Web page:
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Title: Sonography culture : attitudes and opinions towards the introduction of the graduate sonographer
Author: Mitchell, Pauline
ISNI:       0000 0004 7234 0178
Awarding Body: Sheffield Hallam University
Current Institution: Sheffield Hallam University
Date of Award: 2018
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Aim(s) The project aimed to explore the culture of sonography through the interpretation of the attitudes, opinions and perceptions of a sample of practicing sonographers concerning the possible introduction of the graduate sonographer role. The participants’ insights to their working world provided new understandings of the research question “What are the individual attitudes and opinions of sonographers towards the role of the graduate sonographer?” Method A qualitative study was undertaken in two phases using a constructivist methodology within a critical theory framework. Phase one aimed to explore participant attitudes and opinions toward the implementation of the graduate sonographer role. Phase two aimed to explore how the working world may have influenced the participants’ opinions and attitudes. Data was gathered from ten purposively selected participants using semi-structured interviews. Findings Thematic analysis identified main themes for each phase: protectionism, power and career frameworks were found to be replicated in both phases. The shortage of sonographers and the increasing demand for ultrasound services created an imbalance that had put sonographers in a very powerful position; able to directly influence sonographer working practice, education and remuneration. The interpretations of the data suggested that the initial power base of sonographers was perceived to have been achieved through a culture of occupational imperialism (delegation down). However, as the occupational group became established and a workforce crisis deepened, a culture of usurpation and protectionism evolved within sonography. Conclusions A differentiation between graduate sonographer clinical skills, assessed by competence, and advanced practice sonographer complex clinical skills, defined by capability has the potential to create a more inclusive, yet clearly delineated, career structure. This would acknowledge and value the advancing skills at each grade. This was argued to have the potential to reinvigorate the culture of occupational imperialism within sonography.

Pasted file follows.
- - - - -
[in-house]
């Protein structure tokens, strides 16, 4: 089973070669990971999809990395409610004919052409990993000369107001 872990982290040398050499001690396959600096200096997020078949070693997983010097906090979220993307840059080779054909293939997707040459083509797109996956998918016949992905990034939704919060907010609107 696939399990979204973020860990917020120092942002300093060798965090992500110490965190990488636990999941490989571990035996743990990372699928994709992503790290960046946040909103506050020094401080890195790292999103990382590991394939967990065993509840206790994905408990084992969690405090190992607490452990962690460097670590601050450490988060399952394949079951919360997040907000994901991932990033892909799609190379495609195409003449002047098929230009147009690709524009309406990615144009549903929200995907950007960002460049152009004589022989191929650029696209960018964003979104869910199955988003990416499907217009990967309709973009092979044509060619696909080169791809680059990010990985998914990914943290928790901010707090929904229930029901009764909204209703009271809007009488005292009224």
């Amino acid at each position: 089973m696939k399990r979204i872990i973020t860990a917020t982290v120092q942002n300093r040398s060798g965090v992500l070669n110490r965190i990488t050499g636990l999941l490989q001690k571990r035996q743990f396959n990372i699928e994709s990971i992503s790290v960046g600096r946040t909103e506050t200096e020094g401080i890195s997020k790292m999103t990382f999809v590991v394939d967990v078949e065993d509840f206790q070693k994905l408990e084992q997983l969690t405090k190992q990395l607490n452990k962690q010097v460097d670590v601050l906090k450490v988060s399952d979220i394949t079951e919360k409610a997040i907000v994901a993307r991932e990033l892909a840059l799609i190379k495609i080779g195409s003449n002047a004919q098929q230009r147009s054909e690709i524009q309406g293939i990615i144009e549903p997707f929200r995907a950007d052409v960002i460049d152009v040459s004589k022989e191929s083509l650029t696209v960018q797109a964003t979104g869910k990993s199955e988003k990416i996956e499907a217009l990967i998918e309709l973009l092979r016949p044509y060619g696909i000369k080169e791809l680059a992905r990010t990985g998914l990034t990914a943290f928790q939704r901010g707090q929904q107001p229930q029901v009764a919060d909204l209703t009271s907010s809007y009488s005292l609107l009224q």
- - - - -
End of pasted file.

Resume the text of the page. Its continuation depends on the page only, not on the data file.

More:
Supervisor: Reeves, Pauline Sponsor: Not available
Qualification Name: Thesis (D.Prof.) Qualification Level: Doctoral
EThOS ID:  DOI: Not available